Performance of Improved Cassava Genotypes for Early Bulking, Disease Resistance, and Culinary Qualities in an Inland Valley Ecosystem
- Richardson U. Okechukwu * and
- Alfred G. O. Dixon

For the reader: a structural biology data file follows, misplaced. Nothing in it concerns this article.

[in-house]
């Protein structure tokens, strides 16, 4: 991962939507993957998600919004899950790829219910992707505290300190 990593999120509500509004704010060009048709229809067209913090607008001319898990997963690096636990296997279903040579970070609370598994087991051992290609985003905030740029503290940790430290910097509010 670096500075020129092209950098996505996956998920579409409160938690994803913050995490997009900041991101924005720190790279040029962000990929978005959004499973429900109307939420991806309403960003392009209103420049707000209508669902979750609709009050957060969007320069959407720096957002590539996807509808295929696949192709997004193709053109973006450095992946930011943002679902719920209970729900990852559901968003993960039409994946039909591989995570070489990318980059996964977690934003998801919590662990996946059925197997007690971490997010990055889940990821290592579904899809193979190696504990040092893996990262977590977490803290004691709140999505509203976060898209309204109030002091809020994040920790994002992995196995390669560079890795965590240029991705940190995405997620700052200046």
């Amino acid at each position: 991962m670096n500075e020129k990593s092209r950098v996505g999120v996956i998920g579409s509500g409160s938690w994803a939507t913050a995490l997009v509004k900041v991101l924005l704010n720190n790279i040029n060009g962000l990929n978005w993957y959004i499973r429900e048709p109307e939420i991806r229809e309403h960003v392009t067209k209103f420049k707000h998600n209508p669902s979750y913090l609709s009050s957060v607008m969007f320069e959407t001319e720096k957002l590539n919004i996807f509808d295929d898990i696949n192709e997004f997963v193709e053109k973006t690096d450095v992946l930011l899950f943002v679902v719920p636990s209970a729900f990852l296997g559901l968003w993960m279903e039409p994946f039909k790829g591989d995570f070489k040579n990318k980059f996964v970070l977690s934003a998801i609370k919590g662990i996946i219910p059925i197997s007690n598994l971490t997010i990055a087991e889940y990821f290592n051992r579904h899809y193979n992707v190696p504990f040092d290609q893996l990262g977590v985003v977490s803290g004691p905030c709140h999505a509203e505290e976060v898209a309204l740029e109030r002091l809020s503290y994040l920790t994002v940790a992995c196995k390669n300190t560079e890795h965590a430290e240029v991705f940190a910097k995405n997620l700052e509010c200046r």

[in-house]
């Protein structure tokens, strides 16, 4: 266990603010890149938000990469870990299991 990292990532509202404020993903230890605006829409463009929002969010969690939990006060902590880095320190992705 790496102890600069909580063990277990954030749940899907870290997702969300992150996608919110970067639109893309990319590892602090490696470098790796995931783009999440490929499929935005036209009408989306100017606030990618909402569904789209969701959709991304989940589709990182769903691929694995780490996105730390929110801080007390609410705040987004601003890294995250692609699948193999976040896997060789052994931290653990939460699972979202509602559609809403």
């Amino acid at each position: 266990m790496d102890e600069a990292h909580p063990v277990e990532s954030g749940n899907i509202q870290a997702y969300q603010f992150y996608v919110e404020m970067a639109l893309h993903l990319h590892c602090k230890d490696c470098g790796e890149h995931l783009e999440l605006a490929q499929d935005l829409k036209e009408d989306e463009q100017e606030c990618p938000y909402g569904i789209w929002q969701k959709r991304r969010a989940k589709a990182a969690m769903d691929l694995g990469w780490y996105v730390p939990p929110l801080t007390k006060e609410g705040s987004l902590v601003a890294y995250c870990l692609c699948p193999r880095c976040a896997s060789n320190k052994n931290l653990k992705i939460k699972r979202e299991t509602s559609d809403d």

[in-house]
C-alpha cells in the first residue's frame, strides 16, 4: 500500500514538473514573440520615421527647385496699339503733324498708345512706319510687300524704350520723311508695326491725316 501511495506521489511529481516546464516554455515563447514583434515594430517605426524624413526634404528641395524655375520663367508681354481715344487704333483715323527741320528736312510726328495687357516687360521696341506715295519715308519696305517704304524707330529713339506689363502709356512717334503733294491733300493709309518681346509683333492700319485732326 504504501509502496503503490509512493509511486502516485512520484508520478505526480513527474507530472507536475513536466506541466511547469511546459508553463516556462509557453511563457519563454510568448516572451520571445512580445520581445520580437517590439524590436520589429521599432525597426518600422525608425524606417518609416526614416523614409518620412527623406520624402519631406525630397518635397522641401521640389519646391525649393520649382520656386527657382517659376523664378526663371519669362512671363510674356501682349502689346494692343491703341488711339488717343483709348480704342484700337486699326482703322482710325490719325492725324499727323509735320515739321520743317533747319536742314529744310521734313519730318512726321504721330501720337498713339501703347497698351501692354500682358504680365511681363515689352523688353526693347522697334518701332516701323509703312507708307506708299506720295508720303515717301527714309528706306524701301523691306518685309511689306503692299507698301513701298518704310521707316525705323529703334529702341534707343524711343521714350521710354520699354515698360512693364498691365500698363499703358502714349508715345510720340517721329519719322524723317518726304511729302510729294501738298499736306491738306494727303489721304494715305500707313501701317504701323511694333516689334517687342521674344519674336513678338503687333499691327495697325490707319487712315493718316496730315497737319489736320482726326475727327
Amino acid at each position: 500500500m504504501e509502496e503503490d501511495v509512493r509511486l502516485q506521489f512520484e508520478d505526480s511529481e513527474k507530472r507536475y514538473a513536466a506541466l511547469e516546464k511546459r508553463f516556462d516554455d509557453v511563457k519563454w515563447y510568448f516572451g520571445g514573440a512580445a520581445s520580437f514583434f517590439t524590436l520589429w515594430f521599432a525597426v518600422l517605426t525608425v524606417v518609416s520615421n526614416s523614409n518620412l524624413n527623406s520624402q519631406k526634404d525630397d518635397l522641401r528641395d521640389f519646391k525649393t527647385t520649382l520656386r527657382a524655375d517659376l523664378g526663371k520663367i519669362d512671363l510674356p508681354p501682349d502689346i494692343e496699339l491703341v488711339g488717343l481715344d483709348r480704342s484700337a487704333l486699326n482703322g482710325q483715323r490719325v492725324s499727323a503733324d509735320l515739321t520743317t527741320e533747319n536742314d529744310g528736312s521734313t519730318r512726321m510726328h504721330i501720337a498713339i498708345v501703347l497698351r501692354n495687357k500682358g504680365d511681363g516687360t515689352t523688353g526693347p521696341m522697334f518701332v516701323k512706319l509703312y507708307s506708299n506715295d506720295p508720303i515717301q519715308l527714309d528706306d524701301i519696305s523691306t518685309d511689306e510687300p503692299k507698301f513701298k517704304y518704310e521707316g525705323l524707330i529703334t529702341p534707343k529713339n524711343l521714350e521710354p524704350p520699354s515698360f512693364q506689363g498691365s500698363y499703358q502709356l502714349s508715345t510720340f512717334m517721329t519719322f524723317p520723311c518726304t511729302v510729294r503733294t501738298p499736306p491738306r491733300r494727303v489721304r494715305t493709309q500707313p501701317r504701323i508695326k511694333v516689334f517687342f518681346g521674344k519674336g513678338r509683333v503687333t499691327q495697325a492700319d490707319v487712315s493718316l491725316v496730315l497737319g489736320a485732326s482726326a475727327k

Cassava (Manihot esculenta Crantz) is commonly grown on residual moisture after rice (Oryza sativa L.) in inland valley swamps (IVS), but not much work has been done to select genotypes that could bulk early, and have high storage root yield in the IVS. Earlier improvement work focused on development of varieties adapted to upland conditions (12-mo cycle), but recently farmers are requesting varieties that can mature early (6-mo cycle) and are adapted to the IVS. The choice of the IVS is to be able to grow the crop during the dry season and in areas with marginal land that have streams passing through. Growing cassava during the dry seasons in the IVS with residual moisture as a second crop after rice has the potential to generate extra income from sale of both root and foliage for humans and livestock. Twenty-one improved cassava genotypes and four popularly grown landraces were evaluated during the dry season in an inland valley slope at the International Institute of Tropical Agriculture (IITA), Ibadan, Nigeria. Results showed that all genotypes sprouted well and were vigorous in growth. While cassava bacterial blight severity (CBBS) was low and not significant, 11 of the genotypes (including two landraces) showed moderate to resistant expression of cassava mosaic disease (CMD) symptoms. Though the genotypes showed moderate damage due to cassava green mite (CGM), fresh root yields obtained from the top performers (92/0427, 91/02327, 91/02322, 91/02324, and 94/0239) were as high as 25 to 28 t ha−1, with 36% dry matter content in 6 mo. Most of the improved cassava genotypes bulked early, had a low cyanogenic potential, acceptable culinary quality, and few storage root rots.Please view the pdf by using the Full Text (PDF) link under 'View' to the left.
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